Johnson v. Ashcroft et al

District of Columbia, dcd-1:2004-cv-01158

MEMORANDUM OPINION. Signed by Judge Ricardo M. Urbina on 3/27/07.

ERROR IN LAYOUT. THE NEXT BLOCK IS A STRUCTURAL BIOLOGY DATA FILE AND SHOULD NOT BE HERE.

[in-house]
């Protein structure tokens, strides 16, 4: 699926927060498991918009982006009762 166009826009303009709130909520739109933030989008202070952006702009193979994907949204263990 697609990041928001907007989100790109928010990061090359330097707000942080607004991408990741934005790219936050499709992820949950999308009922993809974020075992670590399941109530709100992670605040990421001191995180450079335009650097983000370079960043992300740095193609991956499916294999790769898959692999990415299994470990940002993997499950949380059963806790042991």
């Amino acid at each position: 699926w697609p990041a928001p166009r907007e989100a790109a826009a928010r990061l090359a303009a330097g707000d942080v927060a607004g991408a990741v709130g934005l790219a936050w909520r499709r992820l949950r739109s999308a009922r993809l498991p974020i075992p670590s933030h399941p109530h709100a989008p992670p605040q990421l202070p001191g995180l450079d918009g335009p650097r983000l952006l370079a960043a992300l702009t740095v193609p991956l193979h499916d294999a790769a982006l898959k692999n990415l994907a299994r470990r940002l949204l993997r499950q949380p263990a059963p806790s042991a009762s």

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UNITED STATES DISTRICT COURT FOR THE DISTRICT OF COLUMBIA EMANUEL JOHNSON, JR.,:: Plaintiff,: Civil Action No.: 04-1158 (RMU): v.: Document No.: 33: ALBERTO GONZALES1 et al.,:: Defendants.: MEMORANDUM OPINION GRANTING THE FEDERAL DEFENDANTS' MOTION TO ALTER OR AMEND THE INTERLOCUTORY JUDGMENT2 I. INTRODUCTION The pro se plaintiff, Emanuel Johnson, brings this employment discrimination suit against various employees of the Federal Bureau of Investigation ("FBI") and the District of Columbia ("D.C." or the "District") Office of the Inspector General ("OIG"). On August 28, 2006, the court dismissed three of the counts against the federal defendants,3 holding that they were barred by res judicata. The court, however, denied the defendants' motion for summary 1 Alberto Gonzales automatically is substituted for his predecessor, John Ashcroft, as Attorney General. FED. R. CIV. P. 25(d)(1); Network Project v. Corp. for Pub. Broad., 398 F. Supp. 1332, 1336 (D.D.C. 1975) (explaining that "[s]ubstitution is appropriate when the original officer is replaced by an acting officer"). 2 Although the defendants style the motion as a "motion to revise decision," the court refers to it as a motion to alter or amend the interlocutory judgment to parallel the language of Federal Rule of Civil Procedure 54(b). Rule 54(b) provides the relevant standard for analyzing the court's previous order because that order did not dispose of the entire case on the merits. Moore v. Hartman, 332 F. Supp. 2d 252, 256 (D.D.C. 2004); see also United States v. Robinson, 1992 WL 168066, at *1 (D.C. Cir. June 5, 1992). 3 The plaintiff sues various District of Columbia ("D.C." or the "District") employees (the "D.C. defendants"), as well as John Ashcroft, J.C. Carter, Danny O. Coulson, Ralph Lawrence, Steven Riggin, James W. Vatter and Edward Schubert (the "federal defendants"). judgment as to two of the counts against the federal defendants because the plaintiff had not previously litigated those claims. The federal defendants now move the court to alter its decision denying summary judgment as to those two counts. Because the plaintiff failed to timely exhaust his administrative remedies and has effectively deprived the court of subject-matter jurisdiction, the court grants the defendant's motion. II. BACKGROUND A. Factual History The plaintiff is an African-American man who worked as a special agent with the FBI between 1973 and 1999. Compl. at 8. During that time, the plaintiff was the lead plaintiff in a Title VII class action lawsuit ("BADGE") filed in this court by African-American special agents against the FBI. Id. at 25. Under the 1993 BADGE settlement agreement, the plaintiff waived any then-pending claims arising out of the defendants' discriminatory employment practices. Johnson v. Ashcroft ("Johnson II"), 2005 WL 2064095, at *1 (D.D.C. Aug. 25, 2005). After the BADGE lawsuit settled, the plaintiff brought another lawsuit, Johnson v. Reno, alleging retaliation based on his role as the lead plaintiff in the BADGE lawsuit. Id. The plaintiff settled the retaliation suit in June 1998. Id. Under the terms of the settlement agreement of this suit, the plaintiff agreed "to release and forever discharge" the FBI from liability from any claims "which were or could have been raised on or before the effective date" of the agreement. Id. at *5. After retiring from the FBI, the plaintiff applied to work at the OIG twice: once in 1998 and once in 1999. Johnson v. Ashcroft ("Johnson I"), 2005 WL 2072752, at *1 (D.D.C. Aug. 17, 2 2005). The plaintiff alleges that D.C. defendant Prettyman offered him a position with the OIG in 1998, but the federal defendants' discriminatory actions prevented him from obtaining the position. Id. Specifically, the plaintiff alleges that federal defendant Carter made racially-charged statements to Prettyman regarding the plaintiff in 1998. Id. As a result, the plaintiff claims that he was not hired at the OIG when he first applied in 1998. The plaintiff states that he found out about Carter's disparaging statements to Prettyman when he heard testimony at a 2003 trial related to the plaintiff's termination from the OIG. Id. B. Procedural Background The plaintiff filed the complaint in this action on July 9, 2004. On August 17, 2005, the court granted in part and denied in part the D.C. defendants' motion to dismiss. Johnson, 2005 WL 2073752, at *7, and on August 28, 2006, the court granted in part and denied in part the federal defendants' motion to dismiss. Johnson v. Ashcroft, 445 F. Supp. 2d 45, 46 (D.D.C. 2006). In particular, the court dismissed Counts I, II and V of the plaintiff's claims against the federal defendants on the basis of res judicata. Id. The court denied summary judgment for the federal defendants on Counts III and IV because they related to the plaintiff's 1998 employment relationship with the OIG and those claims have not been previously litigated. Id. The federal defendants move the court to alter or amend its order denying summary judgment on Counts III and IV. The court now turns to that motion. III. ANALYSIS A. Legal Standard for Altering or Amending an Interlocutory Judgment A district court may revise its own interlocutory decisions "at any time before the entry of 3 judgment adjudicating all the claims and the rights and liabilities of all the parties." FED. R. CIV. P. 54(b); see also Childers v. Slater, 197 F.R.D. 185, 190 (D.D.C. 2000) (citing Federal Rule of Civil Procedure 60(b)'s Advisory Committee Notes). The standard of review for interlocutory decisions differs from the standards applied to final judgments under Federal Rules of Civil Procedure 59(e) and 60(b). Compare Muwekma Tribe v. Babbitt, 133 F. Supp. 2d 42, 48 n.6 (D.D.C. 2001) and United Mine Workers v. Pittston Co., 793 F. Supp. 339, 345 (D.D.C. 1992) with LaRouche v. Dep't of Treasury, 112 F. Supp. 2d 48, 51-52 (D.D.C. 2000) and Harvey v. District of Columbia, 949 F. Supp. 878, 879 (D.D.C. 1996). A motion pursuant to 59(e), to alter or amend a judgment after its entry, is not routinely granted. Harvey, 949 F. Supp. at 879. The primary reasons for altering or amending a judgment pursuant to Rule 59(e) are an intervening change of controlling law, the availability of new evidence, or the need to correct a clear error or prevent manifest injustice. Id.; Firestone v. Firestone, 76 F.3d 1205, 1208 (D.C. Cir. 1996) (per curiam). Motions pursuant to Rule 60(b) may be granted for similar reasons. FED. R. CIV. P. 60(b); LaRouche, 112 F. Supp. 2d at 51-52. Reconsideration of an interlocutory decision is available under the standard, "as justice requires." Childers, 197 F.R.D. at 190. B. The Court Does Not Have Jurisdiction Over the Plaintiff's Claims 1. Legal Standard for Exhaustion of Administrative Remedies In actions brought under Title VII and the ADEA, a court has authority over only those claims that are (1) contained in the plaintiff's administrative complaint or claims "like or reasonably related to" those claims in the administrative complaint and (2) claims for which the plaintiff exhausted administrative remedies. Park v. Howard Univ., 71 F.3d 904, 907 (D.C. Cir. 1995); Caldwell v. Serv. Master Corp., 966 F. Supp. 33, 49 (D.D.C. 1997). It is the defendant's 4 burden to prove by a preponderance of the evidence that the plaintiff failed to exhaust administrative remedies. Brown v. Marsh, 777 F.2d 8, 13 (D.C. Cir. 1985) (stating that "because untimely exhaustion of administrative remedies is an affirmative defense, the defendant bears the burden of pleading and proving it"). Meager, conclusory allegations that the plaintiff failed to exhaust his administrative remedies will not satisfy the defendant's burden. Id. at 12. (noting that a mere assertion of failure to exhaust administrative remedies without more is "clearly inadequate under prevailing regulations to establish a failure to exhaust administrative remedies"). Dismissal results when a plaintiff fails to exhaust administrative remedies. Rann v. Chao, 346 F.3d 192, 194-95 (D.C. Cir. 2003) (affirming the trial court's dismissal of the plaintiff's ADEA claim for failure to exhaust administrative remedies); Gillet v. King, 931 F. Supp. 9, 12- 13 (D.D.C. 1996) (dismissing the plaintiff's Title VII claim because he failed to exhaust his administrative remedies). 2. The Plaintiff Failed to Exhaust Administrative Remedies in a Timely Manner The defendants argue that the court should have dismissed the plaintiff's claims related to his 1998 non-selection for a position at the OIG for failure to exhaust his administrative remedies in a timely manner. Defs.' Mot. at 8. In particular, the defendants argue that the plaintiff did not 5 file an administrative charge until years after the discriminatory actions allegedly took place.4 Id. at 8-13. Pursuant to 29 C.F.R. § 1614.05(a)(1), "persons who believe they have been discriminated against on the basis of race, color, religion, sex, national origin, age or handicap. . . must initiate contact with a[n EEOC] Counselor within 45 days of the date of the matter alleged to be discriminatory." 29 C.F.R. § 1614.105(a)(1). The 45-day limit is tolled, however, when the aggrieved person shows that he "did not know and reasonably should not have known that the discriminatory matter or personnel action occurred." 29 C.F.R. § 1614.105(a)(2). "In other words, EEO[C] procedures are time-barred if the plaintiff knew, or should have known, about the alleged discriminatory action 45 days prior to his filing" his EEOC charge. Aceto v. England, 328 F. Supp. 2d 1, 7 (D.D.C. 2004). The plaintiff's time for filing an EEOC charge starts to run when the plaintiff has a reasonable suspicion that he has been the victim of discrimination. Id.; see also McCants v. Glickman, 180 F. Supp. 2d 35, 40 (D.D.C. 2001) and Paredes v. Nagle, 1982 WL 319, at *4 (D.D.C. 1982). The court's previous order denied the defendants' motion to dismiss the plaintiff's claims that he had been the victim of discrimination when he was not hired at the OIG in 1998. Johnson v. Ashcroft ("Johnson III"), 445 F. Supp. 2d 45, 51 (D.D.C. 2006). The plaintiff filed an 4 The defendants support the argument that the plaintiff failed to exhaust his administrative remedies in a timely manner with information that they did not provide to the court in the previous round of dispositive motions in this case. The defendants state that they "regret not providing [this information] earlier." Defs.' Mot. at 9. Although the court does not condone the defendants' failure to provide the information at an earlier stage of the litigation, the court recognizes that the plaintiffs' claims were not clearly stated in either his complaint or his briefs to the court, which appears to have impacted the defendants' decisions to not supply the information in the first place. Defs.' Mot. at 9 n.3 (stating that the analysis "necessarily changed" after the court clarified the nature of the plaintiff's claims); See also, Johnson v. Ashcroft ("Johnson I"), 2005 WL 2073752, at *1 (D.D.C. Aug. 17, 2005) (stating that it was unclear whether the plaintiff had applied to work at the OIG once or twice). 6 administrative charge with the FBI's EEOC office challenging his 1998 non-selection on August 28, 2003. Id. Because the plaintiff asserted he did not know of Carter's comments to Prettyman until 2003 and because the defendants provided no information to refute the plaintiff's assertions, Johnson II, 2005 WL 2073752, at * 5, the court concluded that the defendants had not met their burden of showing the plaintiff failed to exhaust administrative remedies. Johnson III, 445 F. Supp. 2d at 51. The defendants' new information, however, shows that the plaintiff believed he had been the victim of discrimination years ago. Defs.' Mot., Ex. 1. In particular, the plaintiff stated, in a sworn statement to the EEOC, that he had suspected that Carter had made racially-charged statements to Prettyman in 1998. Id at 2, 4. He further states, "Although I suspected that Carter's negative influence played a role in the fact that the first job offer never materialized, I never had direct proof until the 2003 trial." Id. The applicable case law and regulation, however, do not allow a plaintiff to wait until he has direct proof of the allegedly discriminatory actions; rather, they require a plaintiff to file an EEOC charge even if he is not in possession of the "supportive facts" necessary to prosecute a discrimination charge. Paredes, 1982 WL, at * 4 (holding that the plaintiff's sworn statement to an EEOC investigator indicating that he had felt he had been the victim of discrimination constituted a reasonable suspicion and triggered the time for filing an EEOC charge). Because the plaintiff's statements show that he suspected Carter made racially-charged comments to Prettyman as far back as 1998 5 and because the 5 Moreover, the plaintiff alleged that in his 1998 interview at the OIG, Prettyman told him that he would be placed in a position within a couple of weeks. Defs.' Mot., Ex. 1 at 1; see also Johnson v. Gonzalez, Civ. Action No. 05-0469, Pl.'s Opp'n to Defs.' Mot. to Dismiss, Ex. O. The plaintiff, however, never took any action to follow up or inquire about the job opening. Id. 7 plaintiff did not file an EEOC charge until August 2003, the court concludes that the plaintiff failed to timely exhaust his administrative remedies.6 IV. CONCLUSION For the foregoing reasons, the court grants the federal defendants' motion to dismiss. An order consistent with this Memorandum Opinion is separately and contemporaneously issued this 27th day of March 2007. RICARDO M. URBINA United States District Judge 6 Because the court concludes that the plaintiff has failed to exhaust his administrative remedies, the court does not consider the federal defendants' arguments that the court applied the incorrect statute of limitations. The court notes, however, that the § 1981 statute of limitations is not applicable because § 1981 only applies to state actors. 42 U.S.C. §1981 (c) (stating that "the rights protected under this section are protected against impairment by nongovernmental discrimination and impairment under color of State law"). 8